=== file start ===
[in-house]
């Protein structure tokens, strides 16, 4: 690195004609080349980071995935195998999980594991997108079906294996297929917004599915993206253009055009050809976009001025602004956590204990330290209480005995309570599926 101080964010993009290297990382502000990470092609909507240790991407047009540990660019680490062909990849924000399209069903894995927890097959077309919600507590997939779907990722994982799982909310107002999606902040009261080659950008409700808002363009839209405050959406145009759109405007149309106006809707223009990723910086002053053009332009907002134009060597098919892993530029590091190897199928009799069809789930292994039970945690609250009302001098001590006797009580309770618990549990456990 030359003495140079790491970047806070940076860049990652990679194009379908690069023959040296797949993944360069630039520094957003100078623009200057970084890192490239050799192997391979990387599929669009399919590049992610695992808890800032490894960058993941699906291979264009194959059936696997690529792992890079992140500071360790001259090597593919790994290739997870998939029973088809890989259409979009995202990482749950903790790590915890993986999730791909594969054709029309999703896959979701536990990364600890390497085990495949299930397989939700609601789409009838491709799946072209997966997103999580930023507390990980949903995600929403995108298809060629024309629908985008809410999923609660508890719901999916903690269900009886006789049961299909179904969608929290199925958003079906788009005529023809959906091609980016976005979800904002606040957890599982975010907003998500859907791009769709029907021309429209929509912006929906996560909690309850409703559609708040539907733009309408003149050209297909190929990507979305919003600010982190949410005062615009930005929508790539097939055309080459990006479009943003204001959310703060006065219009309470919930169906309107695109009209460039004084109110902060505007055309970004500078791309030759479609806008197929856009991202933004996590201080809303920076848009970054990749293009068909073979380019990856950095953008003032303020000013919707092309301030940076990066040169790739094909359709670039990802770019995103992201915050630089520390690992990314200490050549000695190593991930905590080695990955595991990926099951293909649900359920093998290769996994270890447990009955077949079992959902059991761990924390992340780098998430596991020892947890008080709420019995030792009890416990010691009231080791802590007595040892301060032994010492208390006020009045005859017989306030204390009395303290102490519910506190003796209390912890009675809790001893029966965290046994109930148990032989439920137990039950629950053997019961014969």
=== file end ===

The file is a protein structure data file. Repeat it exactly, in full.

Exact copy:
[in-house]
């Protein structure tokens, strides 16, 4: 690195004609080349980071995935195998999980594991997108079906294996297929917004599915993206253009055009050809976009001025602004956590204990330290209480005995309570599926 101080964010993009290297990382502000990470092609909507240790991407047009540990660019680490062909990849924000399209069903894995927890097959077309919600507590997939779907990722994982799982909310107002999606902040009261080659950008409700808002363009839209405050959406145009759109405007149309106006809707223009990723910086002053053009332009907002134009060597098919892993530029590091190897199928009799069809789930292994039970945690609250009302001098001590006797009580309770618990549990456990 030359003495140079790491970047806070940076860049990652990679194009379908690069023959040296797949993944360069630039520094957003100078623009200057970084890192490239050799192997391979990387599929669009399919590049992610695992808890800032490894960058993941699906291979264009194959059936696997690529792992890079992140500071360790001259090597593919790994290739997870998939029973088809890989259409979009995202990482749950903790790590915890993986999730791909594969054709029309999703896959979701536990990364600890390497085990495949299930397989939700609601789409009838491709799946072209997966997103999580930023507390990980949903995600929403995108298809060629024309629908985008809410999923609660508890719901999916903690269900009886006789049961299909179904969608929290199925958003079906788009005529023809959906091609980016976005979800904002606040957890599982975010907003998500859907791009769709029907021309429209929509912006929906996560909690309850409703559609708040539907733009309408003149050209297909190929990507979305919003600010982190949410005062615009930005929508790539097939055309080459990006479009943003204001959310703060006065219009309470919930169906309107695109009209460039004084109110902060505007055309970004500078791309030759479609806008197929856009991202933004996590201080809303920076848009970054990749293009068909073979380019990856950095953008003032303020000013919707092309301030940076990066040169790739094909359709670039990802770019995103992201915050630089520390690992990314200490050549000695190593991930905590080695990955595991990926099951293909649900359920093998290769996994270890447990009955077949079992959902059991761990924390992340780098998430596991020892947890008080709420019995030792009890416990010691009231080791802590007595040892301060032994010492208390006020009045005859017989306030204390009395303290102490519910506190003796209390912890009675809790001893029966965290046994109930148990032989439920137990039950629950053997019961014969």